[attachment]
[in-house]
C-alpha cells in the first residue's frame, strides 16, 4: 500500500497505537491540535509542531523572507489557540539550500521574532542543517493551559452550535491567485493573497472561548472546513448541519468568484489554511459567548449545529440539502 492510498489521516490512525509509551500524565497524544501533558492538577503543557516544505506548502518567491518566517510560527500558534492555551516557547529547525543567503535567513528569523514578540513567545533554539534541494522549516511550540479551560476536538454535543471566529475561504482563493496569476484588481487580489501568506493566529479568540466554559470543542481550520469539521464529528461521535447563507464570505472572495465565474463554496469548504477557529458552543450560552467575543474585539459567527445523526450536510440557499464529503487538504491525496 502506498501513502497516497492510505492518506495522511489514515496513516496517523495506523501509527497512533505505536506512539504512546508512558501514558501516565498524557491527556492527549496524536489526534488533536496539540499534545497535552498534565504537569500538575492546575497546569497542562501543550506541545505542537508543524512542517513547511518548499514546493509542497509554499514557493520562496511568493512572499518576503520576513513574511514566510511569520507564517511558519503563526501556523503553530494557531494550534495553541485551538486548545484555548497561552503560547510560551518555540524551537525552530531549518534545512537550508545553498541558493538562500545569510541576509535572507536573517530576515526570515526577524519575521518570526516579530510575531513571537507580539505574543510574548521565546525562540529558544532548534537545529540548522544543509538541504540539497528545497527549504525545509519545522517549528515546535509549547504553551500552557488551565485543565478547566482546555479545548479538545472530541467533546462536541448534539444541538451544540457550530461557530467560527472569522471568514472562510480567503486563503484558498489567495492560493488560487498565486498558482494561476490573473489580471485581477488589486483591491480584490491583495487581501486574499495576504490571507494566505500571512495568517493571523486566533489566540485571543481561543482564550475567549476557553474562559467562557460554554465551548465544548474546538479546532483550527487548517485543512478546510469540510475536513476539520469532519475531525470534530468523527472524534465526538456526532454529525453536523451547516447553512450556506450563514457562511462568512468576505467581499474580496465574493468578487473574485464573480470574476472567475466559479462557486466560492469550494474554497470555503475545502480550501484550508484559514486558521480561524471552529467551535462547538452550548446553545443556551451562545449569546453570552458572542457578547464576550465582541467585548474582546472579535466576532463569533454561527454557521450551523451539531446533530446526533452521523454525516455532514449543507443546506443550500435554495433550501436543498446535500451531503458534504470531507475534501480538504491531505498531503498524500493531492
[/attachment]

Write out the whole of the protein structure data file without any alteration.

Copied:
[in-house]
C-alpha cells in the first residue's frame, strides 16, 4: 500500500497505537491540535509542531523572507489557540539550500521574532542543517493551559452550535491567485493573497472561548472546513448541519468568484489554511459567548449545529440539502 492510498489521516490512525509509551500524565497524544501533558492538577503543557516544505506548502518567491518566517510560527500558534492555551516557547529547525543567503535567513528569523514578540513567545533554539534541494522549516511550540479551560476536538454535543471566529475561504482563493496569476484588481487580489501568506493566529479568540466554559470543542481550520469539521464529528461521535447563507464570505472572495465565474463554496469548504477557529458552543450560552467575543474585539459567527445523526450536510440557499464529503487538504491525496 502506498501513502497516497492510505492518506495522511489514515496513516496517523495506523501509527497512533505505536506512539504512546508512558501514558501516565498524557491527556492527549496524536489526534488533536496539540499534545497535552498534565504537569500538575492546575497546569497542562501543550506541545505542537508543524512542517513547511518548499514546493509542497509554499514557493520562496511568493512572499518576503520576513513574511514566510511569520507564517511558519503563526501556523503553530494557531494550534495553541485551538486548545484555548497561552503560547510560551518555540524551537525552530531549518534545512537550508545553498541558493538562500545569510541576509535572507536573517530576515526570515526577524519575521518570526516579530510575531513571537507580539505574543510574548521565546525562540529558544532548534537545529540548522544543509538541504540539497528545497527549504525545509519545522517549528515546535509549547504553551500552557488551565485543565478547566482546555479545548479538545472530541467533546462536541448534539444541538451544540457550530461557530467560527472569522471568514472562510480567503486563503484558498489567495492560493488560487498565486498558482494561476490573473489580471485581477488589486483591491480584490491583495487581501486574499495576504490571507494566505500571512495568517493571523486566533489566540485571543481561543482564550475567549476557553474562559467562557460554554465551548465544548474546538479546532483550527487548517485543512478546510469540510475536513476539520469532519475531525470534530468523527472524534465526538456526532454529525453536523451547516447553512450556506450563514457562511462568512468576505467581499474580496465574493468578487473574485464573480470574476472567475466559479462557486466560492469550494474554497470555503475545502480550501484550508484559514486558521480561524471552529467551535462547538452550548446553545443556551451562545449569546453570552458572542457578547464576550465582541467585548474582546472579535466576532463569533454561527454557521450551523451539531446533530446526533452521523454525516455532514449543507443546506443550500435554495433550501436543498446535500451531503458534504470531507475534501480538504491531505498531503498524500493531492